New Walla Walla businesses bring spaces for community to thrive

The+Market+by+Andy%27s%2C+an+offshoot+of+Andy%27s+Market+in+College+Place%2C+features+a+fresh+smoothie+and+juice+bar.+Photos+by+Amara+Garibyan+

The Market by Andy's, an offshoot of Andy's Market in College Place, features a fresh smoothie and juice bar. Photos by Amara Garibyan

Malia Brooks, Feature Reporter

Although March may be the time during which New Year’s Resolutions start to fizzle out, three new Walla Walla businesses are charging full-steam ahead into 2020.

In the past few months, Carte Coffee, Black Pearl Boba Tea and the Market by Andy’s have all popped up steps away from Main St., shaping Downtown Walla Walla’s character in the new decade. While each company fills a different need, they are united in their connections and commitment to the Walla Walla community.

Carte Coffee: “We might as well make friends”

At the corner of Main St. and Spokane St. stands a converted mobile camper-trailer. Inside, Joshua Huh can be found brewing up a coffee you’ve likely never had before. If you had wandered down last week, you would’ve sipped on a Colombia blend with notes of strawberry, praline, pineapple and bubblegum from Tacoma’s Bluebeard Coffee Roasters. However, if you head down in the coming week, you will experience an entirely different Colombian blend from Olympia Coffee Roasters, featuring caramel, apple and chocolate. This is all due to Carte’s multi-roaster model that rotates its offerings each week.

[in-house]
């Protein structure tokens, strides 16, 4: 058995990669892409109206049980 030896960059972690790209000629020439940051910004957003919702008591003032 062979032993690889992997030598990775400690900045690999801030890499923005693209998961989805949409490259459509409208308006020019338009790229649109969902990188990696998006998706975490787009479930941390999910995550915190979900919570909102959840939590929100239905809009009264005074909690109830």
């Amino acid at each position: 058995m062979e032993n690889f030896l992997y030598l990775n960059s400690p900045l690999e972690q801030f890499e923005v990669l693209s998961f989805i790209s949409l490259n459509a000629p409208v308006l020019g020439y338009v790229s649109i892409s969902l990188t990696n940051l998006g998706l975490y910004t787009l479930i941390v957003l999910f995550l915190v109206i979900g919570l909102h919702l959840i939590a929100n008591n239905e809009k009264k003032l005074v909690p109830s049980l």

Illustration by Anika Vucicevic

Huh, a 2019 Walla Walla University (WWU) graduate, is co-owner of Carte Coffee with fellow WWU alumni, Christian Bell ‘10. Bell offers business knowledge and family connections to Walla Walla while Huh has three years of experience as a barista at Atlas Coffee. With that, Walla Walla University’s student coffee shop, Carte Coffee officially opened for business in January of 2020.

“Walla Walla is the first place that I’ve ever called my home. If anyone ever asks where I’m from, I grew up on the West side [of Washington state] but Walla Walla is my home,” Huh said.

Huh added that his business partner, Bell, is from a family that has been in Walla Walla for many generations.

“We’re not one of those places that pops in from anywhere to make money,” Huh said. “We’re a part of this place.”

The name Carte Coffee pays homage to Huh’s time at Atlas and its humble beginnings as a fold-up table on wheels. However, Huh sees the current mobile trailer format as a step along the way towards operating out of an actual store.

Unlike places like Starbucks and Dutch Bros. that offer the same standard flavor wherever you are, Carte brings roasts from across the U.S to Walla Walla, on rotation, setting Carte Coffee apart from other coffee places downtown.

“We like to tell people when they come, ‘Welcome to my museum. These are our carefully curated pieces,’” Huh said.